What does “loving yourself” mean? How do you know you are doing it? How do you know you are not doing it? And what do you do if it doesn’t feel okay to love yourself, and you often catch yourself wondering “if I can’t love myself, now, today, then when? When will I finally be able to look in my own eyes and see someone worth loving looking back at me?”
In last week’s Monday Motivator, we started our journey toward finding answers to these tough but critical questions by exploring the definition of love and how to distinguish between conditional and unconditional love.
As we continue with part two of our three-part series on unconditional self-love this week, we will look at how love becomes conditional, how regular doses of conditional love affect us in the short- and long-term, and how practicing conditional self-love limits us.
How Love Becomes Conditional
Parents love their children. This is a controversial assertion, but children do not come with a manual, and parents do not bring a baby into the world feeling fully equipped to handle the unknowns of raising a child, so mistakes are bound to happen. Sometimes those mistakes are small, and sometimes those mistakes are very big, and the mistakes that are made almost always relate back to where there is lack, ignorance, and pain in the parents’ own lives, rather than out of a conscious intent to hurt, scar, wound, or otherwise impact the child’s ability to grow up happy, healthy, and whole.
Conditional love first begins to show its face when criticism is attached to who we are, rather than to what we have done. Think back to a time in your life when you first heard the words “You’ve been bad” or “You’re a bad girl/boy”. Now think about what you were doing when your parents, caregivers, or teachers said this to you. Chances are, you were drawing on the walls, watching cartoons outside of your allotted television-watching hours, sneaking a cookie, or even hiding your report card. What was actually being addressed when you were labeled “bad” for what you were doing was your action in the moment, not your being over the continuum of time.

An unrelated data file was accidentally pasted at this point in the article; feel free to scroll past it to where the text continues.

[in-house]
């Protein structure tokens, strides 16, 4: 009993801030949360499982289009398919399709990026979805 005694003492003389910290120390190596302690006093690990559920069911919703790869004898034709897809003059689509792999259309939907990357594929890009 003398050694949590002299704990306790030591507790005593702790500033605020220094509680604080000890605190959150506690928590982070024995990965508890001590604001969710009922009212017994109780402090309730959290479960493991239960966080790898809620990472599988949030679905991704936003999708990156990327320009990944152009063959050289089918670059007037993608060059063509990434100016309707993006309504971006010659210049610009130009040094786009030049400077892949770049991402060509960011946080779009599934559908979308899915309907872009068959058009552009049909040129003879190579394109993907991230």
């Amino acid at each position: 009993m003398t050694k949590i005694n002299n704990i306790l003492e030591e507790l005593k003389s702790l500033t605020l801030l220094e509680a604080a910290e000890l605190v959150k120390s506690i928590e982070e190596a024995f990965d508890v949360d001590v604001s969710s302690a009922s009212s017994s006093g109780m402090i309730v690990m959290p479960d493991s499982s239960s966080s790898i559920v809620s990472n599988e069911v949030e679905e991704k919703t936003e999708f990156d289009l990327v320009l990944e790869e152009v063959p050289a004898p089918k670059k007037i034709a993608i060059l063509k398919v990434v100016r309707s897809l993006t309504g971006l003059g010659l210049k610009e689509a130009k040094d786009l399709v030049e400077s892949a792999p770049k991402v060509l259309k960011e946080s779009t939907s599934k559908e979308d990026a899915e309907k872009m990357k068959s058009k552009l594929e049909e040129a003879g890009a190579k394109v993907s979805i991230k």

Yet this criticism tends to begin taking place when our brains are still in the developmental stage where things are perceived as “all bad” or “all good” – we have not yet developed abstract reasoning abilities to separate out the white from the black or develop our awareness of the grey in between. We do not yet understand that the possibility exists that we could be good in our being, while being bad in our actions….or, in other words, that our parents or teachers could love who we are even when they don’t particularly like what we do.
How Conditional Love Becomes Our Identity
The trouble with this style of parenting and instructing is of the “pass it on” variety – it is a learned behavior that is passed from parent-to-child, teacher-to-student, and on and on. The real impact conditional love has on us, however, comes because it is introduced at a time in our lives when our brains have not yet learned to think in “grey.” Over time, repeated exposure to similar harsh words of conditional love become internalized as a part of our innate worth or lack thereof. This is why, as adolescents and adults, we do not even stop to question ourselves when we start to self-motivate (and later to motivate our own children) using the same techniques our parents, teachers, and caregivers first used on us.
Do you wonder if you do this? To find out, think back to a time – recently or in the past – when you scolded yourself by saying “Look how stupid you are – how could you have done that!” or “If only s/he would ask me out/give me the job/give me an ‘A,’ then I would know I am worth loving.”
How Conditional Love Limits Us
If you can think of an example to the contemplation above, then you already know how limiting conditional self-love can be, and you know how impossible it feels to practice the Golden Rule to “love your neighbor as yourself.”
The Golden Rule essentially states that what we wish to receive from others we must first learn to give to ourselves.
But how do we do this? Stay tuned next week for some practical exercises that can give you a direct experience of how powerful the skill of unconditional self-love can be.
How Internal Family Systems (IFS) Therapy Can Help
At Southlake Counseling, we have experienced how painful conditional love can be. We know it is difficult to do or be our best when who we are and how we perform feels inextricably linked. And this is where IFS Therapy can help.
IFS Therapy is a uniquely effective approach to restoring loving relationships with self and valued others. Clients of IFS learn to identify patterns of internal dialogue that create conflict and interfere with their ability to pursue healthy, productive change. IFS is a powerful vehicle for restoring your sense of self through promoting self-curiosity, self-compassion, and self-confidence. Southlake Counseling professionals have many years of training and experiencing in guiding students who wish to experience the full benefits of this powerful therapeutic practice.
Call us today at 704-896-7776 or email me at Kkrueger@centerforselfdisocovery.com to learn more about how IFS Therapy can help you say NO to conditional love and YES to life!